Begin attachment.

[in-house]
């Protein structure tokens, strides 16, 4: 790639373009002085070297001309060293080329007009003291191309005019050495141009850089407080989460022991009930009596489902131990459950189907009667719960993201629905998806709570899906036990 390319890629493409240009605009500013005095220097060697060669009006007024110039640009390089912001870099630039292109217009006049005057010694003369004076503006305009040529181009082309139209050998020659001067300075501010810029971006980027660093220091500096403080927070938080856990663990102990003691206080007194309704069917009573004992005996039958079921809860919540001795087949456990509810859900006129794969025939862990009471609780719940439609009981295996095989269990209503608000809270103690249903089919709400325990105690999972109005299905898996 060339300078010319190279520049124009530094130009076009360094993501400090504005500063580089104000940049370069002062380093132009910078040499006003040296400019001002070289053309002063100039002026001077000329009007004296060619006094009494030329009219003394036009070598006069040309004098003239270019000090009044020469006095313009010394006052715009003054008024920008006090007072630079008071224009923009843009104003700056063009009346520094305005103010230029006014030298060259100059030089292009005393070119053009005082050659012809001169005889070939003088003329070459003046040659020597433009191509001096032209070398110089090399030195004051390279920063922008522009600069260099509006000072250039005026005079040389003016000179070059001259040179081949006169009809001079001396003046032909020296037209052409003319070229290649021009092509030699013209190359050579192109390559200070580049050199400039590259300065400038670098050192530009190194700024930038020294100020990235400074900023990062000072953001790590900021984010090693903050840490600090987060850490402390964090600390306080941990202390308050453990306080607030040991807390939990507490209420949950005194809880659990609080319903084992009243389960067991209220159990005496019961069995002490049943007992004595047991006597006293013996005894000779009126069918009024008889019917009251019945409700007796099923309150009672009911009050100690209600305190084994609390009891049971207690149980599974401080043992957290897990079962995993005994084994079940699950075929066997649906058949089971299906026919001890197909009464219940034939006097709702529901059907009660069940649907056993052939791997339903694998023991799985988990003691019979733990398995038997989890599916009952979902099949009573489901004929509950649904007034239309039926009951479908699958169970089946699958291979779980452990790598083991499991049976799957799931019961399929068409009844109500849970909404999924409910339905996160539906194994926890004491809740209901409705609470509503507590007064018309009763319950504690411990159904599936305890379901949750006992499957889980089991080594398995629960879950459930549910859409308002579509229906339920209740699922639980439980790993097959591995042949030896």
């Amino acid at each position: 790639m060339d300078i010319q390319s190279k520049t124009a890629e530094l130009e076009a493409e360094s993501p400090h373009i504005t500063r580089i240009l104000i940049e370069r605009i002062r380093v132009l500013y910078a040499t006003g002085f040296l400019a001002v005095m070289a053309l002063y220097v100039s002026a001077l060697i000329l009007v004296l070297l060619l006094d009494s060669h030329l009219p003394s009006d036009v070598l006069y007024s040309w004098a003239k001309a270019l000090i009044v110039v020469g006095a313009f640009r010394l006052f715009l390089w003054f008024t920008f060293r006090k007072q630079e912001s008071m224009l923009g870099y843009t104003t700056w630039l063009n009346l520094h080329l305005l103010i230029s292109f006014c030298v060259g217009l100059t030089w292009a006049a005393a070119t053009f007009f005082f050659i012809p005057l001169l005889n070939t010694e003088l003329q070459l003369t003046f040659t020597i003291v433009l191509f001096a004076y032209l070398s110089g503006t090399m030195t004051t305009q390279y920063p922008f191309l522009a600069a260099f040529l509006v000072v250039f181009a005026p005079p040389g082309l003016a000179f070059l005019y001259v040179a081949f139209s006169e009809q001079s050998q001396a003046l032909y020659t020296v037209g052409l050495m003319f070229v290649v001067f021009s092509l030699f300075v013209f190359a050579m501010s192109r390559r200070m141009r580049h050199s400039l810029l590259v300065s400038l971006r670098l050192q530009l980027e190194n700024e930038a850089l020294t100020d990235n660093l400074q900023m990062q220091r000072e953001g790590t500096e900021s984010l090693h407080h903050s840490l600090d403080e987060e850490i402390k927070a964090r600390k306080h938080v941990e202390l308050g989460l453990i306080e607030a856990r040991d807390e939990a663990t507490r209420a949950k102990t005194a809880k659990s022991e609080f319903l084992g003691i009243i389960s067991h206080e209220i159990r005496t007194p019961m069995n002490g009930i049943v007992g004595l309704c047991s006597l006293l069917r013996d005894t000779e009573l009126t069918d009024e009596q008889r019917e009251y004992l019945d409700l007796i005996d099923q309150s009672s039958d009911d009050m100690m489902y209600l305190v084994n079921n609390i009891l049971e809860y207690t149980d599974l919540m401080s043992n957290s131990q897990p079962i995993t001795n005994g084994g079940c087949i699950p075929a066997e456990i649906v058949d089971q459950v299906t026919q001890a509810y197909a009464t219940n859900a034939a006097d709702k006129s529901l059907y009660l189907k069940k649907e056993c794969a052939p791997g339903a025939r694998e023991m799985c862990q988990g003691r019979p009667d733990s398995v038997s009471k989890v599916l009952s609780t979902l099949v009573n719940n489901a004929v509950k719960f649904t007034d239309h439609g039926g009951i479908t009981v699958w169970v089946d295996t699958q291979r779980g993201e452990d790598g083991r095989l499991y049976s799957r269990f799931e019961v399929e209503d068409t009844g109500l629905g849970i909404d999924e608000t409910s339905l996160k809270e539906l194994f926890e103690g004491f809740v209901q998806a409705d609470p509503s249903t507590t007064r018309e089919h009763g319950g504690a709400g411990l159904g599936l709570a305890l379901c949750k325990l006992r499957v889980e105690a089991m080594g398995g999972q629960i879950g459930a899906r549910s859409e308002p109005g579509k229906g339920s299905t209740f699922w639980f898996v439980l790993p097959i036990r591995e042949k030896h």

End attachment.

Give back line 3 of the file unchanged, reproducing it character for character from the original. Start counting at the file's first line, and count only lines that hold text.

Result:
């Amino acid at each position: 790639m060339d300078i010319q390319s190279k520049t124009a890629e530094l130009e076009a493409e360094s993501p400090h373009i504005t500063r580089i240009l104000i940049e370069r605009i002062r380093v132009l500013y910078a040499t006003g002085f040296l400019a001002v005095m070289a053309l002063y220097v100039s002026a001077l060697i000329l009007v004296l070297l060619l006094d009494s060669h030329l009219p003394s009006d036009v070598l006069y007024s040309w004098a003239k001309a270019l000090i009044v110039v020469g006095a313009f640009r010394l006052f715009l390089w003054f008024t920008f060293r006090k007072q630079e912001s008071m224009l923009g870099y843009t104003t700056w630039l063009n009346l520094h080329l305005l103010i230029s292109f006014c030298v060259g217009l100059t030089w292009a006049a005393a070119t053009f007009f005082f050659i012809p005057l001169l005889n070939t010694e003088l003329q070459l003369t003046f040659t020597i003291v433009l191509f001096a004076y032209l070398s110089g503006t090399m030195t004051t305009q390279y920063p922008f191309l522009a600069a260099f040529l509006v000072v250039f181009a005026p005079p040389g082309l003016a000179f070059l005019y001259v040179a081949f139209s006169e009809q001079s050998q001396a003046l032909y020659t020296v037209g052409l050495m003319f070229v290649v001067f021009s092509l030699f300075v013209f190359a050579m501010s192109r390559r200070m141009r580049h050199s400039l810029l590259v300065s400038l971006r670098l050192q530009l980027e190194n700024e930038a850089l020294t100020d990235n660093l400074q900023m990062q220091r000072e953001g790590t500096e900021s984010l090693h407080h903050s840490l600090d403080e987060e850490i402390k927070a964090r600390k306080h938080v941990e202390l308050g989460l453990i306080e607030a856990r040991d807390e939990a663990t507490r209420a949950k102990t005194a809880k659990s022991e609080f319903l084992g003691i009243i389960s067991h206080e209220i159990r005496t007194p019961m069995n002490g009930i049943v007992g004595l309704c047991s006597l006293l069917r013996d005894t000779e009573l009126t069918d009024e009596q008889r019917e009251y004992l019945d409700l007796i005996d099923q309150s009672s039958d009911d009050m100690m489902y209600l305190v084994n079921n609390i009891l049971e809860y207690t149980d599974l919540m401080s043992n957290s131990q897990p079962i995993t001795n005994g084994g079940c087949i699950p075929a066997e456990i649906v058949d089971q459950v299906t026919q001890a509810y197909a009464t219940n859900a034939a006097d709702k006129s529901l059907y009660l189907k069940k649907e056993c794969a052939p791997g339903a025939r694998e023991m799985c862990q988990g003691r019979p009667d733990s398995v038997s009471k989890v599916l009952s609780t979902l099949v009573n719940n489901a004929v509950k719960f649904t007034d239309h439609g039926g009951i479908t009981v699958w169970v089946d295996t699958q291979r779980g993201e452990d790598g083991r095989l499991y049976s799957r269990f799931e019961v399929e209503d068409t009844g109500l629905g849970i909404d999924e608000t409910s339905l996160k809270e539906l194994f926890e103690g004491f809740v209901q998806a409705d609470p509503s249903t507590t007064r018309e089919h009763g319950g504690a709400g411990l159904g599936l709570a305890l379901c949750k325990l006992r499957v889980e105690a089991m080594g398995g999972q629960i879950g459930a899906r549910s859409e308002p109005g579509k229906g339920s299905t209740f699922w639980f898996v439980l790993p097959i036990r591995e042949k030896h």